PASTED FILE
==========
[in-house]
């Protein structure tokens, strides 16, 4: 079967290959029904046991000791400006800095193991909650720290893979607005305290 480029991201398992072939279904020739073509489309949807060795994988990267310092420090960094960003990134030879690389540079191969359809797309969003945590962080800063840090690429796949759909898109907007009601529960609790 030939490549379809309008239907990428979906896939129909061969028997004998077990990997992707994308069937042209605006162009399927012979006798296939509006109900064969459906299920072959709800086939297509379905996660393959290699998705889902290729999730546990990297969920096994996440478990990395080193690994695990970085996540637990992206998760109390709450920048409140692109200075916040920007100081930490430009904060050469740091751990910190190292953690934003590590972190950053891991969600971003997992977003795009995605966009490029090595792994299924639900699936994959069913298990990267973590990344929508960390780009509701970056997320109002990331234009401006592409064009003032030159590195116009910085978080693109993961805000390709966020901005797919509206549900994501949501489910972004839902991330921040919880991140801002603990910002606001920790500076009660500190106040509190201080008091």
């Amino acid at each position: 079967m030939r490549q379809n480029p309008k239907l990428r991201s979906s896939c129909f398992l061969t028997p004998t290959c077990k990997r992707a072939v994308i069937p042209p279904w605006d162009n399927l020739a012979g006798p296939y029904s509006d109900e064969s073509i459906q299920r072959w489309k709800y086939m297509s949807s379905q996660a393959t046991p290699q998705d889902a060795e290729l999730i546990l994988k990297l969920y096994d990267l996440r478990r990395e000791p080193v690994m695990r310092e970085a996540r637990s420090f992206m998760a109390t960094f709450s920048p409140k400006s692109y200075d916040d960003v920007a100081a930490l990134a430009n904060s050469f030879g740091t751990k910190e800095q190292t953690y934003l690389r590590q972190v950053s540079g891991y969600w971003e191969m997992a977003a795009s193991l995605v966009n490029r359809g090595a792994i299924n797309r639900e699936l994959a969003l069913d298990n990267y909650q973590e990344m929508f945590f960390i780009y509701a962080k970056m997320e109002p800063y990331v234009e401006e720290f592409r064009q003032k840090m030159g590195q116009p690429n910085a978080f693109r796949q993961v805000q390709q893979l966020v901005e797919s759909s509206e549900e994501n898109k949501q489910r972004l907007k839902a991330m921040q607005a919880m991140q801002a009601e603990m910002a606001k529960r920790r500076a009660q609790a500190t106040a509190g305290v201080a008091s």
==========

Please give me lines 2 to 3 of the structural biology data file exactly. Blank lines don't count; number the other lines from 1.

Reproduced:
């Protein structure tokens, strides 16, 4: 079967290959029904046991000791400006800095193991909650720290893979607005305290 480029991201398992072939279904020739073509489309949807060795994988990267310092420090960094960003990134030879690389540079191969359809797309969003945590962080800063840090690429796949759909898109907007009601529960609790 030939490549379809309008239907990428979906896939129909061969028997004998077990990997992707994308069937042209605006162009399927012979006798296939509006109900064969459906299920072959709800086939297509379905996660393959290699998705889902290729999730546990990297969920096994996440478990990395080193690994695990970085996540637990992206998760109390709450920048409140692109200075916040920007100081930490430009904060050469740091751990910190190292953690934003590590972190950053891991969600971003997992977003795009995605966009490029090595792994299924639900699936994959069913298990990267973590990344929508960390780009509701970056997320109002990331234009401006592409064009003032030159590195116009910085978080693109993961805000390709966020901005797919509206549900994501949501489910972004839902991330921040919880991140801002603990910002606001920790500076009660500190106040509190201080008091």
């Amino acid at each position: 079967m030939r490549q379809n480029p309008k239907l990428r991201s979906s896939c129909f398992l061969t028997p004998t290959c077990k990997r992707a072939v994308i069937p042209p279904w605006d162009n399927l020739a012979g006798p296939y029904s509006d109900e064969s073509i459906q299920r072959w489309k709800y086939m297509s949807s379905q996660a393959t046991p290699q998705d889902a060795e290729l999730i546990l994988k990297l969920y096994d990267l996440r478990r990395e000791p080193v690994m695990r310092e970085a996540r637990s420090f992206m998760a109390t960094f709450s920048p409140k400006s692109y200075d916040d960003v920007a100081a930490l990134a430009n904060s050469f030879g740091t751990k910190e800095q190292t953690y934003l690389r590590q972190v950053s540079g891991y969600w971003e191969m997992a977003a795009s193991l995605v966009n490029r359809g090595a792994i299924n797309r639900e699936l994959a969003l069913d298990n990267y909650q973590e990344m929508f945590f960390i780009y509701a962080k970056m997320e109002p800063y990331v234009e401006e720290f592409r064009q003032k840090m030159g590195q116009p690429n910085a978080f693109r796949q993961v805000q390709q893979l966020v901005e797919s759909s509206e549900e994501n898109k949501q489910r972004l907007k839902a991330m921040q607005a919880m991140q801002a009601e603990m910002a606001k529960r920790r500076a009660q609790a500190t106040a509190g305290v201080a008091s």